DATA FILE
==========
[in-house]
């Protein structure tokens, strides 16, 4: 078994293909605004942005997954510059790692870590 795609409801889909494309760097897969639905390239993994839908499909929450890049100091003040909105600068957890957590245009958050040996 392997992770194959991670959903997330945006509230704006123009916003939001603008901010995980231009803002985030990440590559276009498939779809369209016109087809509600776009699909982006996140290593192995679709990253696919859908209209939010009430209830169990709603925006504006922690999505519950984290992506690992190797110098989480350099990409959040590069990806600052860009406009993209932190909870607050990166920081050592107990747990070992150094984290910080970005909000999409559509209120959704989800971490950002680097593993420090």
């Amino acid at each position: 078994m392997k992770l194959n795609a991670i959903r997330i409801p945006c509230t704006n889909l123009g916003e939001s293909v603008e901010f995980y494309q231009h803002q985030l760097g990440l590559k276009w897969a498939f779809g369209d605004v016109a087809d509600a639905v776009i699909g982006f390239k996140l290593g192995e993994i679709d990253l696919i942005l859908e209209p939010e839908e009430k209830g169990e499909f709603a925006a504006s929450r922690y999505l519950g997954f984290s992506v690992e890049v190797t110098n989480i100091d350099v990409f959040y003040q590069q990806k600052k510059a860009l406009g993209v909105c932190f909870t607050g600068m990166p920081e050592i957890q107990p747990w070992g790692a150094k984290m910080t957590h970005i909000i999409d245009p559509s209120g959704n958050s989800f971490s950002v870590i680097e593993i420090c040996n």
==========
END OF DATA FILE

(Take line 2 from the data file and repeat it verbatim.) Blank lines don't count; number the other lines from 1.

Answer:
């Protein structure tokens, strides 16, 4: 078994293909605004942005997954510059790692870590 795609409801889909494309760097897969639905390239993994839908499909929450890049100091003040909105600068957890957590245009958050040996 392997992770194959991670959903997330945006509230704006123009916003939001603008901010995980231009803002985030990440590559276009498939779809369209016109087809509600776009699909982006996140290593192995679709990253696919859908209209939010009430209830169990709603925006504006922690999505519950984290992506690992190797110098989480350099990409959040590069990806600052860009406009993209932190909870607050990166920081050592107990747990070992150094984290910080970005909000999409559509209120959704989800971490950002680097593993420090």